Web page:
- Cancer diagnosed during pregnancy requires health professionals to balance treatment options with ensuring the best outcome for mother and baby
- Professor Liz Sullivan’s three-year research project will follow the experiences of pregnant women across NSW who are newly diagnosed with cancer
There is never a good time to learn you have cancer, but a diagnosis during pregnancy seems an especially cruel blow.
The numbers are rising, too, as the average age at which women start to have children increases.
Professor Liz Sullivan, of the University of Technology Sydney, has been awarded a grant by Cancer Council NSW to investigate the extent of cancer during pregnancy and what happens next for both mothers and babies.
“Cancer diagnosed during pregnancy presents challenges to healthcare teams because there is little evidence on which to make important treatment decisions,” Professor Sullivan said.
“We don’t know enough about the incidence of cancer in pregnancy, how pregnancy affects cancer care, and the outcomes for both mother and baby.
“That makes it very difficult to balance treating the cancer with minimising harm to the mother and her unborn child. It also adds to the uncertainty and stress for the woman and her family.”
Professor Sullivan’s grant of $445,000 funds a three-year research project to be conducted across NSW.
The study will follow pregnant women newly diagnosed with cancer to examine the patterns of cancer care, the women’s experiences of this care and the outcomes for the women and their babies.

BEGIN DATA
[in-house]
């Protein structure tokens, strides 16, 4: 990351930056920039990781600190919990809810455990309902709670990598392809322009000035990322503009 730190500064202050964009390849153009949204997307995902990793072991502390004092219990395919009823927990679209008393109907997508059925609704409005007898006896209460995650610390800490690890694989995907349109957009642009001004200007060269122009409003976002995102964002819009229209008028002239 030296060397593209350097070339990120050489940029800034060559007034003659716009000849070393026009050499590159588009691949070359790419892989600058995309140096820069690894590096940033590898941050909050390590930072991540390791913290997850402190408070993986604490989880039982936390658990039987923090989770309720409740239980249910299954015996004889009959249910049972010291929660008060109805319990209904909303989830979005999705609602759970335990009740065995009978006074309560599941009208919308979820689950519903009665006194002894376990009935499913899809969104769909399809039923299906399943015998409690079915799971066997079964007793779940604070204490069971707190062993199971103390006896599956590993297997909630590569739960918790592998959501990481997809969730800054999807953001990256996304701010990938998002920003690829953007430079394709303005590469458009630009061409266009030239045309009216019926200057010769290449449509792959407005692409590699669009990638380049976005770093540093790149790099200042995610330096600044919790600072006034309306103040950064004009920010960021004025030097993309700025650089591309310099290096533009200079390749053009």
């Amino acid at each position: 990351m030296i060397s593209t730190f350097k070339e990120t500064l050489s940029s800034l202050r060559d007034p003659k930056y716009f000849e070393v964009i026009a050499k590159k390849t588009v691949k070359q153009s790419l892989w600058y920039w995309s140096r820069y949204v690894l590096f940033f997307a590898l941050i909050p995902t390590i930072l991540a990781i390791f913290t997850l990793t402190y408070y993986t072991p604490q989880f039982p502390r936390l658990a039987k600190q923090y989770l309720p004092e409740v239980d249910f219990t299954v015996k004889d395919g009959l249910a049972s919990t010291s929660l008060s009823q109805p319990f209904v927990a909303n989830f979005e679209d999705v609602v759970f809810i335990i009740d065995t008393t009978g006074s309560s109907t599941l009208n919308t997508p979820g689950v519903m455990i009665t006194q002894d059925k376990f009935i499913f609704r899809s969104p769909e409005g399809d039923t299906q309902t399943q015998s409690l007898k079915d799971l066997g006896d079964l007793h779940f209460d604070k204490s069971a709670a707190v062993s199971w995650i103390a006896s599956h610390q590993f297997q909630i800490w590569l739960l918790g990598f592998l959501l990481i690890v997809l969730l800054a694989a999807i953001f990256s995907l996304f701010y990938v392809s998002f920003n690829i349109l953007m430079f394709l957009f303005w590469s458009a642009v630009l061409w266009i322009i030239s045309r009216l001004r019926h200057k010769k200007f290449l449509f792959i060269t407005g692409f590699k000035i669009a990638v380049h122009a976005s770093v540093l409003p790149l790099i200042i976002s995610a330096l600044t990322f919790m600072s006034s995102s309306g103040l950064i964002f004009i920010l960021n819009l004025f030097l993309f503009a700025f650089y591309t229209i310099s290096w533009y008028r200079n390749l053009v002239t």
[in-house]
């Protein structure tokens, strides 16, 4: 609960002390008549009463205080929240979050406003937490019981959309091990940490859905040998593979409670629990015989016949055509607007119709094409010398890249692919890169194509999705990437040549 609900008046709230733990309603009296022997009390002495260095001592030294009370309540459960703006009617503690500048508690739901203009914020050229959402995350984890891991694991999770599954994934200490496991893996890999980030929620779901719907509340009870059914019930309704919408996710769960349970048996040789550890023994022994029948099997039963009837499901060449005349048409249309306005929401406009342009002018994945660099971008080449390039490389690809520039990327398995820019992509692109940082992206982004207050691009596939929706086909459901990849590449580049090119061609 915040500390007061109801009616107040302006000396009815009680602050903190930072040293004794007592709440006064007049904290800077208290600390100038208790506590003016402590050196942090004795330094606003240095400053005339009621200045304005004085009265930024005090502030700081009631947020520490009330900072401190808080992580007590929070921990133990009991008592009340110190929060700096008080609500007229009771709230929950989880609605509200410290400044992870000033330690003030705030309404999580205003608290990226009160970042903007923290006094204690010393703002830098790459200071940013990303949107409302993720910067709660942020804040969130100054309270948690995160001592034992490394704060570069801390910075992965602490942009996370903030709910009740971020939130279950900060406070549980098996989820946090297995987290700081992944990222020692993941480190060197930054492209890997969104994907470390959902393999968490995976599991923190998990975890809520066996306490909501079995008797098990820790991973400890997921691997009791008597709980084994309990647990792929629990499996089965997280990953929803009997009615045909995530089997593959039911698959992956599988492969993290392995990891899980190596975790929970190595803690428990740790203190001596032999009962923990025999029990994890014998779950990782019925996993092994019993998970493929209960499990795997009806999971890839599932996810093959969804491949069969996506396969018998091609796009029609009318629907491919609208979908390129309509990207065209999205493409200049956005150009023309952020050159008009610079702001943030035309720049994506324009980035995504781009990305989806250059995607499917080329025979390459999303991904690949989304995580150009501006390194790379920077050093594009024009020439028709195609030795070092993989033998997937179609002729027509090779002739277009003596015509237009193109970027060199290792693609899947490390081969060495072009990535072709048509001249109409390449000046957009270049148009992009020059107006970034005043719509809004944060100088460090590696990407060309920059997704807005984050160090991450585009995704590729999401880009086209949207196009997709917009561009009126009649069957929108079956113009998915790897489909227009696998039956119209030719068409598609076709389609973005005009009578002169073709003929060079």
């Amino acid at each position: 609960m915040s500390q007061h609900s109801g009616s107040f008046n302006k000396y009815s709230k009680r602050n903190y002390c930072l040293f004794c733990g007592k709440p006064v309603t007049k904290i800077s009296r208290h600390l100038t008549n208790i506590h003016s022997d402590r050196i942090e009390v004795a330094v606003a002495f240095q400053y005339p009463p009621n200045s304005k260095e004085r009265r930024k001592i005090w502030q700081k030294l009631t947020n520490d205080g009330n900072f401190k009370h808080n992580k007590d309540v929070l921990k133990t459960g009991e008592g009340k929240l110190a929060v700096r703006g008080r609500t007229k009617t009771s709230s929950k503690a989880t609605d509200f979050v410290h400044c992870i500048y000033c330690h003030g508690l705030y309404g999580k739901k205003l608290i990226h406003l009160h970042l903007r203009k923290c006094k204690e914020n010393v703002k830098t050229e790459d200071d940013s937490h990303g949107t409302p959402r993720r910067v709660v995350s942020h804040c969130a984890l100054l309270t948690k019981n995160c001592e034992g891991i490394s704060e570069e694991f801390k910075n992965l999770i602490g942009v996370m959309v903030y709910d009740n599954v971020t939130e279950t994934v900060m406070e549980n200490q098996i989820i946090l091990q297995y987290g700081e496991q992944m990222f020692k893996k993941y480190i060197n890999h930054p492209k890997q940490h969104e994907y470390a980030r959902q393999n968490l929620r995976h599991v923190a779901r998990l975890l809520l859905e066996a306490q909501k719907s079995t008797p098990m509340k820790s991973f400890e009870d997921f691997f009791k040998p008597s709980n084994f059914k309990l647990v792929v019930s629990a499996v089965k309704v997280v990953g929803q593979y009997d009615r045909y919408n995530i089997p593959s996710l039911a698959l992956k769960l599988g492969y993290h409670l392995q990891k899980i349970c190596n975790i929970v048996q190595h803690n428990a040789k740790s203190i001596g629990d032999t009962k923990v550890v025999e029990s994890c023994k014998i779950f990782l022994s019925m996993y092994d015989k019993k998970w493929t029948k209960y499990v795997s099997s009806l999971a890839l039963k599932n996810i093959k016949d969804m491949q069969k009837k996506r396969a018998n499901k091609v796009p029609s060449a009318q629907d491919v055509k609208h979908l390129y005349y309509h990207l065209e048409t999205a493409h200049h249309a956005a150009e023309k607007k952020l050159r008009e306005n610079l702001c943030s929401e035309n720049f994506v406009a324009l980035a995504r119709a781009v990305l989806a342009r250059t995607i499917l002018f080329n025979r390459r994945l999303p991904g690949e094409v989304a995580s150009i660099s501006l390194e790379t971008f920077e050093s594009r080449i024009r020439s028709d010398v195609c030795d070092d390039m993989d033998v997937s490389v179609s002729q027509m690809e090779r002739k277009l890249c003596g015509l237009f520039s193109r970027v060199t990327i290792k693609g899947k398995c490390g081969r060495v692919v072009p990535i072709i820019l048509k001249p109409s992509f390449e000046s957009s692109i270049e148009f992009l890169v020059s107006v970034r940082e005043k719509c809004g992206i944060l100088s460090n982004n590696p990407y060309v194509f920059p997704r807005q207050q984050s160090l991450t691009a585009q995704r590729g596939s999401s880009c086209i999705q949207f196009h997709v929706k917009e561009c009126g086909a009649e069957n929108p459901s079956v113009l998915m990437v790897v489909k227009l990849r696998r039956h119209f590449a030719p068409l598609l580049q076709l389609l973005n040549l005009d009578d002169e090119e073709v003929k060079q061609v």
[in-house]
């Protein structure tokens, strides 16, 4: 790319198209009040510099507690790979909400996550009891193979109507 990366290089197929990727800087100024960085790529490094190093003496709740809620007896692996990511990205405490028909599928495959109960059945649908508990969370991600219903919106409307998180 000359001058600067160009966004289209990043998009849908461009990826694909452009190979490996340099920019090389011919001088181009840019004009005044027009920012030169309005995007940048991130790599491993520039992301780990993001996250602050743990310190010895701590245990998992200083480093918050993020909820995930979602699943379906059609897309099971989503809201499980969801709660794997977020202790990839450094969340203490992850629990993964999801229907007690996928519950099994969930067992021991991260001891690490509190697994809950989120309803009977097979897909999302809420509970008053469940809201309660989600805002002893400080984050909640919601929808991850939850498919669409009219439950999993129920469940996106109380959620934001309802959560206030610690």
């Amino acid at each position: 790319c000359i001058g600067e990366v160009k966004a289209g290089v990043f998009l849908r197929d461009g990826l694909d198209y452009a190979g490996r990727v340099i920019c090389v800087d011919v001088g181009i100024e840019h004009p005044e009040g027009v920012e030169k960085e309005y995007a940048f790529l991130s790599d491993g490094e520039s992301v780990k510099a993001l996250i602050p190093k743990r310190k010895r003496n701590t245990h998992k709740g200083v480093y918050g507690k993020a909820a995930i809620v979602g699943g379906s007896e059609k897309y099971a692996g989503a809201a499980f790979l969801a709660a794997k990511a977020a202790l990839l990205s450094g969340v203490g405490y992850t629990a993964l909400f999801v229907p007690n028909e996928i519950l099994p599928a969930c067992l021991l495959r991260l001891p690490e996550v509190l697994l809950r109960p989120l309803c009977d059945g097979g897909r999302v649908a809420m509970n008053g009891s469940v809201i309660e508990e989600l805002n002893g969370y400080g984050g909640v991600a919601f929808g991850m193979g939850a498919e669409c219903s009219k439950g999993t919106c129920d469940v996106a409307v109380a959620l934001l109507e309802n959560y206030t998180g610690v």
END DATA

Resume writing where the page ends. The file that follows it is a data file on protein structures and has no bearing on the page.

The results will be used to create patient-centred resources for pregnant women with cancer and their families, and to give healthcare teams greater insights into cancer care.
“This is an important project and we will ensure that the work translates into real benefits for people affected by cancer in pregnancy,” Professor Sullivan said.
Her project grant is one of 17 funding initiatives for 2018, worth more than $10.6 million, announced recently by Cancer Council NSW.
The recipients are “extraordinary scientists who do essential and highly innovative work”, Dr Jane Hobson, research grants manager at Cancer Council NSW, said.
“The broad range of projects that we fund – across many types of cancers and stages of the cancer journey – shows Cancer Council NSW’s commitment to work across every area of every cancer.”
The project Cancer and Outcomes in Pregnancy – A NSW Evaluation will run from 2018 to 2020.